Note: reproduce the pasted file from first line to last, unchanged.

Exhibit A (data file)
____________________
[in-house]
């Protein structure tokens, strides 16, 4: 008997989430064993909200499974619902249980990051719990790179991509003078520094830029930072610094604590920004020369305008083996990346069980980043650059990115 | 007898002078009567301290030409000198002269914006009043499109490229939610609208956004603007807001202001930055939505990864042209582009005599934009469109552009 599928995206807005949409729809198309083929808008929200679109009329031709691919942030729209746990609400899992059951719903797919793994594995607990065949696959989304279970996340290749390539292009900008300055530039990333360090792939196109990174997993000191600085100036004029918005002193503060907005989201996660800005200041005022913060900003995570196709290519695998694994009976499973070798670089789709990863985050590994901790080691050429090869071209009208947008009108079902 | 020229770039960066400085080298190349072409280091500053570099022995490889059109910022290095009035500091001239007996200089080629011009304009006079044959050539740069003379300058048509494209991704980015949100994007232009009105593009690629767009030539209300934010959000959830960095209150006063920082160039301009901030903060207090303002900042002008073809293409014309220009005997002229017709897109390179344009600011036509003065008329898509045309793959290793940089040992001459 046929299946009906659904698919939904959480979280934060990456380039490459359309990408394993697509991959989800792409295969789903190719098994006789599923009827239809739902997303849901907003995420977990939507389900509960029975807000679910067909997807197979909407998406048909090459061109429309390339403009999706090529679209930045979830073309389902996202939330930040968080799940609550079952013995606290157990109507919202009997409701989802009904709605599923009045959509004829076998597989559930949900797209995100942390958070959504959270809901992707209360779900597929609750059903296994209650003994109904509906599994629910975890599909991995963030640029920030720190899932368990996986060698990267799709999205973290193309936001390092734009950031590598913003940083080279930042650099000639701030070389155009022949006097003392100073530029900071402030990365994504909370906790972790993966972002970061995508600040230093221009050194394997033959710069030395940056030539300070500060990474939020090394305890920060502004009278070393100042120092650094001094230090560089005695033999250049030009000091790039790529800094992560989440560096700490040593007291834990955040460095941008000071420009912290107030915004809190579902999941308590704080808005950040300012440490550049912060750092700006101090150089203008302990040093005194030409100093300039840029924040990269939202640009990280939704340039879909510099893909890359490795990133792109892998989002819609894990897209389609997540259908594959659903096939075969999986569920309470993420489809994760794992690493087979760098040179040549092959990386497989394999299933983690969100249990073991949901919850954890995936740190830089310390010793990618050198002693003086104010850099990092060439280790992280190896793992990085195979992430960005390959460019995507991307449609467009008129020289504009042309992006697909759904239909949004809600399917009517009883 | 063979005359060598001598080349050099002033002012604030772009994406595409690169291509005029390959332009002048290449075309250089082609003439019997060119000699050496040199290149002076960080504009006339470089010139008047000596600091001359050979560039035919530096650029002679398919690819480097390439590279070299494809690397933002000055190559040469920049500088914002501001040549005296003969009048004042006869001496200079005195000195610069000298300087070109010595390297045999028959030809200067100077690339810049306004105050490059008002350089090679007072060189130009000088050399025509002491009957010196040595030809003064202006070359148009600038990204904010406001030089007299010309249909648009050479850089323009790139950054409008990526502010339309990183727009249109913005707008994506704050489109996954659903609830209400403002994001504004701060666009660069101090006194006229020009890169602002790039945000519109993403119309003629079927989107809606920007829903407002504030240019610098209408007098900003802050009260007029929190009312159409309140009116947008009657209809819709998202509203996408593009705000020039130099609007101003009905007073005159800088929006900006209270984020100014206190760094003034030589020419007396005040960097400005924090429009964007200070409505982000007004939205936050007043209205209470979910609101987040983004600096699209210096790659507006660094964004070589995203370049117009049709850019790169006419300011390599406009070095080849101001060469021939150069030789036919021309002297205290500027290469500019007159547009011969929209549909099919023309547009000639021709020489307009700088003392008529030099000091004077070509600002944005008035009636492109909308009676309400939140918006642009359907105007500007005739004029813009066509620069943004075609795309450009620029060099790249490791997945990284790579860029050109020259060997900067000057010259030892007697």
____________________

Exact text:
[in-house]
């Protein structure tokens, strides 16, 4: 008997989430064993909200499974619902249980990051719990790179991509003078520094830029930072610094604590920004020369305008083996990346069980980043650059990115 | 007898002078009567301290030409000198002269914006009043499109490229939610609208956004603007807001202001930055939505990864042209582009005599934009469109552009 599928995206807005949409729809198309083929808008929200679109009329031709691919942030729209746990609400899992059951719903797919793994594995607990065949696959989304279970996340290749390539292009900008300055530039990333360090792939196109990174997993000191600085100036004029918005002193503060907005989201996660800005200041005022913060900003995570196709290519695998694994009976499973070798670089789709990863985050590994901790080691050429090869071209009208947008009108079902 | 020229770039960066400085080298190349072409280091500053570099022995490889059109910022290095009035500091001239007996200089080629011009304009006079044959050539740069003379300058048509494209991704980015949100994007232009009105593009690629767009030539209300934010959000959830960095209150006063920082160039301009901030903060207090303002900042002008073809293409014309220009005997002229017709897109390179344009600011036509003065008329898509045309793959290793940089040992001459 046929299946009906659904698919939904959480979280934060990456380039490459359309990408394993697509991959989800792409295969789903190719098994006789599923009827239809739902997303849901907003995420977990939507389900509960029975807000679910067909997807197979909407998406048909090459061109429309390339403009999706090529679209930045979830073309389902996202939330930040968080799940609550079952013995606290157990109507919202009997409701989802009904709605599923009045959509004829076998597989559930949900797209995100942390958070959504959270809901992707209360779900597929609750059903296994209650003994109904509906599994629910975890599909991995963030640029920030720190899932368990996986060698990267799709999205973290193309936001390092734009950031590598913003940083080279930042650099000639701030070389155009022949006097003392100073530029900071402030990365994504909370906790972790993966972002970061995508600040230093221009050194394997033959710069030395940056030539300070500060990474939020090394305890920060502004009278070393100042120092650094001094230090560089005695033999250049030009000091790039790529800094992560989440560096700490040593007291834990955040460095941008000071420009912290107030915004809190579902999941308590704080808005950040300012440490550049912060750092700006101090150089203008302990040093005194030409100093300039840029924040990269939202640009990280939704340039879909510099893909890359490795990133792109892998989002819609894990897209389609997540259908594959659903096939075969999986569920309470993420489809994760794992690493087979760098040179040549092959990386497989394999299933983690969100249990073991949901919850954890995936740190830089310390010793990618050198002693003086104010850099990092060439280790992280190896793992990085195979992430960005390959460019995507991307449609467009008129020289504009042309992006697909759904239909949004809600399917009517009883 | 063979005359060598001598080349050099002033002012604030772009994406595409690169291509005029390959332009002048290449075309250089082609003439019997060119000699050496040199290149002076960080504009006339470089010139008047000596600091001359050979560039035919530096650029002679398919690819480097390439590279070299494809690397933002000055190559040469920049500088914002501001040549005296003969009048004042006869001496200079005195000195610069000298300087070109010595390297045999028959030809200067100077690339810049306004105050490059008002350089090679007072060189130009000088050399025509002491009957010196040595030809003064202006070359148009600038990204904010406001030089007299010309249909648009050479850089323009790139950054409008990526502010339309990183727009249109913005707008994506704050489109996954659903609830209400403002994001504004701060666009660069101090006194006229020009890169602002790039945000519109993403119309003629079927989107809606920007829903407002504030240019610098209408007098900003802050009260007029929190009312159409309140009116947008009657209809819709998202509203996408593009705000020039130099609007101003009905007073005159800088929006900006209270984020100014206190760094003034030589020419007396005040960097400005924090429009964007200070409505982000007004939205936050007043209205209470979910609101987040983004600096699209210096790659507006660094964004070589995203370049117009049709850019790169006419300011390599406009070095080849101001060469021939150069030789036919021309002297205290500027290469500019007159547009011969929209549909099919023309547009000639021709020489307009700088003392008529030099000091004077070509600002944005008035009636492109909308009676309400939140918006642009359907105007500007005739004029813009066509620069943004075609795309450009620029060099790249490791997945990284790579860029050109020259060997900067000057010259030892007697």